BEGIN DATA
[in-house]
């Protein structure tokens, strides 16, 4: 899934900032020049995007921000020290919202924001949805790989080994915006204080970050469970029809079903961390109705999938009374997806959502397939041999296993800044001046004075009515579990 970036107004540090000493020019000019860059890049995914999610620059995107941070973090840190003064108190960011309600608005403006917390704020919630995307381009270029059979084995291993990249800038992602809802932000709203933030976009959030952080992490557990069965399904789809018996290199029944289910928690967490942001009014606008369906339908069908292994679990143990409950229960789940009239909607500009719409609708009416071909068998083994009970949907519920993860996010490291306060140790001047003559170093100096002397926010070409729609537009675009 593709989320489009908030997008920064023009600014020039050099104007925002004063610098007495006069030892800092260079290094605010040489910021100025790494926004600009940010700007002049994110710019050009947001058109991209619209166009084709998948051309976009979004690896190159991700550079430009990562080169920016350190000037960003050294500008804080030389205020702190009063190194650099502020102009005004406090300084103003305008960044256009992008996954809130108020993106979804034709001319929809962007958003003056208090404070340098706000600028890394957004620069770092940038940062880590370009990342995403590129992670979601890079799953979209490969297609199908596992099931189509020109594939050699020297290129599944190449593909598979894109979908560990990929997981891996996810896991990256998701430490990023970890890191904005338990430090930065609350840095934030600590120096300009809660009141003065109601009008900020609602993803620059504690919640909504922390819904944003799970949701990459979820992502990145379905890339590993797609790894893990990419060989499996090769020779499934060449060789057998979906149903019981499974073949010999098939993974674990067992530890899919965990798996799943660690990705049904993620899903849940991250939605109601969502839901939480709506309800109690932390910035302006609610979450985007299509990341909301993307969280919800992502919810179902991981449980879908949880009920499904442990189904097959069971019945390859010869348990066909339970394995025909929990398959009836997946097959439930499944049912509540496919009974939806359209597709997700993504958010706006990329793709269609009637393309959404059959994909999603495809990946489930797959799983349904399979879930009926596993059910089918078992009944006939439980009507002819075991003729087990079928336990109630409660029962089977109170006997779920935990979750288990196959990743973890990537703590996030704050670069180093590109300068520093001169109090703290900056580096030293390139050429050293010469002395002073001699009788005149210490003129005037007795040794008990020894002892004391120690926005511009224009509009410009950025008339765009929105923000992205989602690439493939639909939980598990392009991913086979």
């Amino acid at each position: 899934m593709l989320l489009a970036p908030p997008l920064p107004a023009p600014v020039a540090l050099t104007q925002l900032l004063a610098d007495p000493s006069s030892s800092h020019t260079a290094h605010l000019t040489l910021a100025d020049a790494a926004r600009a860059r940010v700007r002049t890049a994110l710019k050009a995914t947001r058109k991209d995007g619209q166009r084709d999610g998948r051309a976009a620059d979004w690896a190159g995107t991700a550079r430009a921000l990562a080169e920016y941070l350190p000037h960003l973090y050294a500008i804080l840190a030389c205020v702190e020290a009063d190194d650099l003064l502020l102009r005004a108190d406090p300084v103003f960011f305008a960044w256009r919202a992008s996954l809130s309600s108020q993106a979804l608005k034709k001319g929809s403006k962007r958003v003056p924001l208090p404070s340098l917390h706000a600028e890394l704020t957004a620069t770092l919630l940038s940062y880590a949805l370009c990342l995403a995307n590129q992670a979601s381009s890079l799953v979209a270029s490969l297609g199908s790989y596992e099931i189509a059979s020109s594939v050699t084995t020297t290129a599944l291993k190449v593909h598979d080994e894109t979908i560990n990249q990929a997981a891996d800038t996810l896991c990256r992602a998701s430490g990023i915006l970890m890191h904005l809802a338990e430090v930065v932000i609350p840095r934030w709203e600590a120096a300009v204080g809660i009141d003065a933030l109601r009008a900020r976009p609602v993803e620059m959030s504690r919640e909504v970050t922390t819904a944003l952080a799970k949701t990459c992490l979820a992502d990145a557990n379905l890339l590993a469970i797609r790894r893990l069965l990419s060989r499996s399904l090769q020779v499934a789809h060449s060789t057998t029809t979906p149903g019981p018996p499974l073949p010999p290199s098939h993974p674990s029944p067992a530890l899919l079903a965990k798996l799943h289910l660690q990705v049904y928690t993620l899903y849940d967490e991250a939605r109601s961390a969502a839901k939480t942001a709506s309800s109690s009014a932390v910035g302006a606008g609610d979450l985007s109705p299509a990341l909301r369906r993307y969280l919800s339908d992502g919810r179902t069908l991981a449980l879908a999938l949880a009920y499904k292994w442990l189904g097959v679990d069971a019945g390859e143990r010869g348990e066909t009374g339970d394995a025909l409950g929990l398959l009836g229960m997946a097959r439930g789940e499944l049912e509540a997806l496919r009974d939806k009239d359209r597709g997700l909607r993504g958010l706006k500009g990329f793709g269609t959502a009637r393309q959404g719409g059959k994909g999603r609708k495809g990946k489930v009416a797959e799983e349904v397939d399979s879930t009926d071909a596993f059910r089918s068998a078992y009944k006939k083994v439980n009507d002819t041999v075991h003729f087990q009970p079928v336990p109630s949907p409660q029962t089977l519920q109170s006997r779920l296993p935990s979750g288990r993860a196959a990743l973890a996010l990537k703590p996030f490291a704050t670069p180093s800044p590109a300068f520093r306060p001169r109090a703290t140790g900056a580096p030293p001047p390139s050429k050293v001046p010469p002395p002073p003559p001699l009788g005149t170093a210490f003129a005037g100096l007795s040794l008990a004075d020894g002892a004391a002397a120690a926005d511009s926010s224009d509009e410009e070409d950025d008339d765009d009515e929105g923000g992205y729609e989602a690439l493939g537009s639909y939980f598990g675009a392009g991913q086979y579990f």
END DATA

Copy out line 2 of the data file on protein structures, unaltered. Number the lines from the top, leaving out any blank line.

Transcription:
């Protein structure tokens, strides 16, 4: 899934900032020049995007921000020290919202924001949805790989080994915006204080970050469970029809079903961390109705999938009374997806959502397939041999296993800044001046004075009515579990 970036107004540090000493020019000019860059890049995914999610620059995107941070973090840190003064108190960011309600608005403006917390704020919630995307381009270029059979084995291993990249800038992602809802932000709203933030976009959030952080992490557990069965399904789809018996290199029944289910928690967490942001009014606008369906339908069908292994679990143990409950229960789940009239909607500009719409609708009416071909068998083994009970949907519920993860996010490291306060140790001047003559170093100096002397926010070409729609537009675009 593709989320489009908030997008920064023009600014020039050099104007925002004063610098007495006069030892800092260079290094605010040489910021100025790494926004600009940010700007002049994110710019050009947001058109991209619209166009084709998948051309976009979004690896190159991700550079430009990562080169920016350190000037960003050294500008804080030389205020702190009063190194650099502020102009005004406090300084103003305008960044256009992008996954809130108020993106979804034709001319929809962007958003003056208090404070340098706000600028890394957004620069770092940038940062880590370009990342995403590129992670979601890079799953979209490969297609199908596992099931189509020109594939050699020297290129599944190449593909598979894109979908560990990929997981891996996810896991990256998701430490990023970890890191904005338990430090930065609350840095934030600590120096300009809660009141003065109601009008900020609602993803620059504690919640909504922390819904944003799970949701990459979820992502990145379905890339590993797609790894893990990419060989499996090769020779499934060449060789057998979906149903019981499974073949010999098939993974674990067992530890899919965990798996799943660690990705049904993620899903849940991250939605109601969502839901939480709506309800109690932390910035302006609610979450985007299509990341909301993307969280919800992502919810179902991981449980879908949880009920499904442990189904097959069971019945390859010869348990066909339970394995025909929990398959009836997946097959439930499944049912509540496919009974939806359209597709997700993504958010706006990329793709269609009637393309959404059959994909999603495809990946489930797959799983349904399979879930009926596993059910089918078992009944006939439980009507002819075991003729087990079928336990109630409660029962089977109170006997779920935990979750288990196959990743973890990537703590996030704050670069180093590109300068520093001169109090703290900056580096030293390139050429050293010469002395002073001699009788005149210490003129005037007795040794008990020894002892004391120690926005511009224009509009410009950025008339765009929105923000992205989602690439493939639909939980598990392009991913086979």